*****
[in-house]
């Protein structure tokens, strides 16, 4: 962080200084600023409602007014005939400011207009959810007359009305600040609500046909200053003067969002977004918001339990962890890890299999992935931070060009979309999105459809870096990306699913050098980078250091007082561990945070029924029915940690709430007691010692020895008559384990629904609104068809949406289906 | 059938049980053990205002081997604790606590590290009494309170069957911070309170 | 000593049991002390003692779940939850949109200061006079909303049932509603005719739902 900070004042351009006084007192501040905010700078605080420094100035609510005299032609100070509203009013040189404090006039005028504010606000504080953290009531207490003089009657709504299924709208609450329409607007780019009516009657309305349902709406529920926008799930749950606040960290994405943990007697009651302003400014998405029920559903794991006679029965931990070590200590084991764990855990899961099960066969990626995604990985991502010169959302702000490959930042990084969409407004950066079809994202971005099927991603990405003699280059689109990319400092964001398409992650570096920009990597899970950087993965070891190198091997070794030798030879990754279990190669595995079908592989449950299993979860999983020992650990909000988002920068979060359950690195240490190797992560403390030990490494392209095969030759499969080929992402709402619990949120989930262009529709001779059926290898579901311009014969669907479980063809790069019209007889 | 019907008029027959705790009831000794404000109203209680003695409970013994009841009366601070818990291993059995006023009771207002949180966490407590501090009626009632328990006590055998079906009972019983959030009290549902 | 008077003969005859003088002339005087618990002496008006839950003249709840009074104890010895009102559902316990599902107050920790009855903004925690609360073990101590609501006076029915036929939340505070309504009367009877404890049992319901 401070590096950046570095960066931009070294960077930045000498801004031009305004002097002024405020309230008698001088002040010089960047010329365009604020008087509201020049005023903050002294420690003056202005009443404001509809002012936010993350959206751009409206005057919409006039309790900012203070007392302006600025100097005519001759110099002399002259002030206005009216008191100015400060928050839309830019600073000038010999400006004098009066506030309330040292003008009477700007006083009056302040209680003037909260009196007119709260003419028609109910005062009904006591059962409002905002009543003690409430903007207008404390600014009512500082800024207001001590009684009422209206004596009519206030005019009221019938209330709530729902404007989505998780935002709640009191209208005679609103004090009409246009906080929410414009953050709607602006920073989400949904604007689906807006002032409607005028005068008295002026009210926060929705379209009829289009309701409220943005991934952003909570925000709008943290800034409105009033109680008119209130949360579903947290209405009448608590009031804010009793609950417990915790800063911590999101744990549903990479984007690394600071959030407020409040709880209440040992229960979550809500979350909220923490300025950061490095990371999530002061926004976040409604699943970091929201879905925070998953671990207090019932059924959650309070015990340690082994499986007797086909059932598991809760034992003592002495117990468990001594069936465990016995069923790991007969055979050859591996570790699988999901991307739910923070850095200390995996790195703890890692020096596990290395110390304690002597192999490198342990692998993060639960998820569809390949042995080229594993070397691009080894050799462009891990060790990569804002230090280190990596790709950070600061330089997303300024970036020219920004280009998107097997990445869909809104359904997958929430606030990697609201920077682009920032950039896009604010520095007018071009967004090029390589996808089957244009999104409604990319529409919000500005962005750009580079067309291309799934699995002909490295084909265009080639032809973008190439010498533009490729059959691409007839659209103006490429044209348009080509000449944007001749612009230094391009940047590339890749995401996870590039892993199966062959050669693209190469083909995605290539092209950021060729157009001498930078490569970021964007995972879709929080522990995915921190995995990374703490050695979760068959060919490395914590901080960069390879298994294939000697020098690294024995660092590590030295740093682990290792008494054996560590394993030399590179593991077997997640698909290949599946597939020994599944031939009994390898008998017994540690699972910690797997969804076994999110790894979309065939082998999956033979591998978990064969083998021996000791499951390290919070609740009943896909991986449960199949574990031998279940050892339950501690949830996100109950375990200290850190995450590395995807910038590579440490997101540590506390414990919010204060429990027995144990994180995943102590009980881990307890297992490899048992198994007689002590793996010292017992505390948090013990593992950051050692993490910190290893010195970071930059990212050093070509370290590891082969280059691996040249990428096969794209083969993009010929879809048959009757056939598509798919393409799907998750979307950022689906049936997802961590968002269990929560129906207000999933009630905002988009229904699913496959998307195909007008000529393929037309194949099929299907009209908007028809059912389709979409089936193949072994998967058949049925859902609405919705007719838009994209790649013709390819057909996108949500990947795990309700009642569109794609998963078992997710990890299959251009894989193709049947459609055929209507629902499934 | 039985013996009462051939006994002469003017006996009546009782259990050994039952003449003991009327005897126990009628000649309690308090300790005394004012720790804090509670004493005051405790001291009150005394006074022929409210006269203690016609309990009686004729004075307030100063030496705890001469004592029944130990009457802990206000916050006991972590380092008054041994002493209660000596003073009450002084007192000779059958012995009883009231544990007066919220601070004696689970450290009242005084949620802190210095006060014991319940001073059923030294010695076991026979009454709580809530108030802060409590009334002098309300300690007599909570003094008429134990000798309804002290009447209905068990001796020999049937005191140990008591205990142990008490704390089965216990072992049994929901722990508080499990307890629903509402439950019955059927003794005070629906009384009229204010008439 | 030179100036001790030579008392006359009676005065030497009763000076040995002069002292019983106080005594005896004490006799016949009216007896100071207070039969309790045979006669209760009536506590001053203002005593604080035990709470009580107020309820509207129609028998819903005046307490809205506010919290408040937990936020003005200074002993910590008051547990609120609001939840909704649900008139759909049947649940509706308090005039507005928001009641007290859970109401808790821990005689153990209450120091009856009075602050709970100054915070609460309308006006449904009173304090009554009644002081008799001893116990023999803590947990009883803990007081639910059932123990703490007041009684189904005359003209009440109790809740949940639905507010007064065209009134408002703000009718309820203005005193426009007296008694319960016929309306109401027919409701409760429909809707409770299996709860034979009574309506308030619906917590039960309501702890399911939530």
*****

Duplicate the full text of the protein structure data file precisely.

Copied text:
[in-house]
């Protein structure tokens, strides 16, 4: 962080200084600023409602007014005939400011207009959810007359009305600040609500046909200053003067969002977004918001339990962890890890299999992935931070060009979309999105459809870096990306699913050098980078250091007082561990945070029924029915940690709430007691010692020895008559384990629904609104068809949406289906 | 059938049980053990205002081997604790606590590290009494309170069957911070309170 | 000593049991002390003692779940939850949109200061006079909303049932509603005719739902 900070004042351009006084007192501040905010700078605080420094100035609510005299032609100070509203009013040189404090006039005028504010606000504080953290009531207490003089009657709504299924709208609450329409607007780019009516009657309305349902709406529920926008799930749950606040960290994405943990007697009651302003400014998405029920559903794991006679029965931990070590200590084991764990855990899961099960066969990626995604990985991502010169959302702000490959930042990084969409407004950066079809994202971005099927991603990405003699280059689109990319400092964001398409992650570096920009990597899970950087993965070891190198091997070794030798030879990754279990190669595995079908592989449950299993979860999983020992650990909000988002920068979060359950690195240490190797992560403390030990490494392209095969030759499969080929992402709402619990949120989930262009529709001779059926290898579901311009014969669907479980063809790069019209007889 | 019907008029027959705790009831000794404000109203209680003695409970013994009841009366601070818990291993059995006023009771207002949180966490407590501090009626009632328990006590055998079906009972019983959030009290549902 | 008077003969005859003088002339005087618990002496008006839950003249709840009074104890010895009102559902316990599902107050920790009855903004925690609360073990101590609501006076029915036929939340505070309504009367009877404890049992319901 401070590096950046570095960066931009070294960077930045000498801004031009305004002097002024405020309230008698001088002040010089960047010329365009604020008087509201020049005023903050002294420690003056202005009443404001509809002012936010993350959206751009409206005057919409006039309790900012203070007392302006600025100097005519001759110099002399002259002030206005009216008191100015400060928050839309830019600073000038010999400006004098009066506030309330040292003008009477700007006083009056302040209680003037909260009196007119709260003419028609109910005062009904006591059962409002905002009543003690409430903007207008404390600014009512500082800024207001001590009684009422209206004596009519206030005019009221019938209330709530729902404007989505998780935002709640009191209208005679609103004090009409246009906080929410414009953050709607602006920073989400949904604007689906807006002032409607005028005068008295002026009210926060929705379209009829289009309701409220943005991934952003909570925000709008943290800034409105009033109680008119209130949360579903947290209405009448608590009031804010009793609950417990915790800063911590999101744990549903990479984007690394600071959030407020409040709880209440040992229960979550809500979350909220923490300025950061490095990371999530002061926004976040409604699943970091929201879905925070998953671990207090019932059924959650309070015990340690082994499986007797086909059932598991809760034992003592002495117990468990001594069936465990016995069923790991007969055979050859591996570790699988999901991307739910923070850095200390995996790195703890890692020096596990290395110390304690002597192999490198342990692998993060639960998820569809390949042995080229594993070397691009080894050799462009891990060790990569804002230090280190990596790709950070600061330089997303300024970036020219920004280009998107097997990445869909809104359904997958929430606030990697609201920077682009920032950039896009604010520095007018071009967004090029390589996808089957244009999104409604990319529409919000500005962005750009580079067309291309799934699995002909490295084909265009080639032809973008190439010498533009490729059959691409007839659209103006490429044209348009080509000449944007001749612009230094391009940047590339890749995401996870590039892993199966062959050669693209190469083909995605290539092209950021060729157009001498930078490569970021964007995972879709929080522990995915921190995995990374703490050695979760068959060919490395914590901080960069390879298994294939000697020098690294024995660092590590030295740093682990290792008494054996560590394993030399590179593991077997997640698909290949599946597939020994599944031939009994390898008998017994540690699972910690797997969804076994999110790894979309065939082998999956033979591998978990064969083998021996000791499951390290919070609740009943896909991986449960199949574990031998279940050892339950501690949830996100109950375990200290850190995450590395995807910038590579440490997101540590506390414990919010204060429990027995144990994180995943102590009980881990307890297992490899048992198994007689002590793996010292017992505390948090013990593992950051050692993490910190290893010195970071930059990212050093070509370290590891082969280059691996040249990428096969794209083969993009010929879809048959009757056939598509798919393409799907998750979307950022689906049936997802961590968002269990929560129906207000999933009630905002988009229904699913496959998307195909007008000529393929037309194949099929299907009209908007028809059912389709979409089936193949072994998967058949049925859902609405919705007719838009994209790649013709390819057909996108949500990947795990309700009642569109794609998963078992997710990890299959251009894989193709049947459609055929209507629902499934 | 039985013996009462051939006994002469003017006996009546009782259990050994039952003449003991009327005897126990009628000649309690308090300790005394004012720790804090509670004493005051405790001291009150005394006074022929409210006269203690016609309990009686004729004075307030100063030496705890001469004592029944130990009457802990206000916050006991972590380092008054041994002493209660000596003073009450002084007192000779059958012995009883009231544990007066919220601070004696689970450290009242005084949620802190210095006060014991319940001073059923030294010695076991026979009454709580809530108030802060409590009334002098309300300690007599909570003094008429134990000798309804002290009447209905068990001796020999049937005191140990008591205990142990008490704390089965216990072992049994929901722990508080499990307890629903509402439950019955059927003794005070629906009384009229204010008439 | 030179100036001790030579008392006359009676005065030497009763000076040995002069002292019983106080005594005896004490006799016949009216007896100071207070039969309790045979006669209760009536506590001053203002005593604080035990709470009580107020309820509207129609028998819903005046307490809205506010919290408040937990936020003005200074002993910590008051547990609120609001939840909704649900008139759909049947649940509706308090005039507005928001009641007290859970109401808790821990005689153990209450120091009856009075602050709970100054915070609460309308006006449904009173304090009554009644002081008799001893116990023999803590947990009883803990007081639910059932123990703490007041009684189904005359003209009440109790809740949940639905507010007064065209009134408002703000009718309820203005005193426009007296008694319960016929309306109401027919409701409760429909809707409770299996709860034979009574309506308030619906917590039960309501702890399911939530």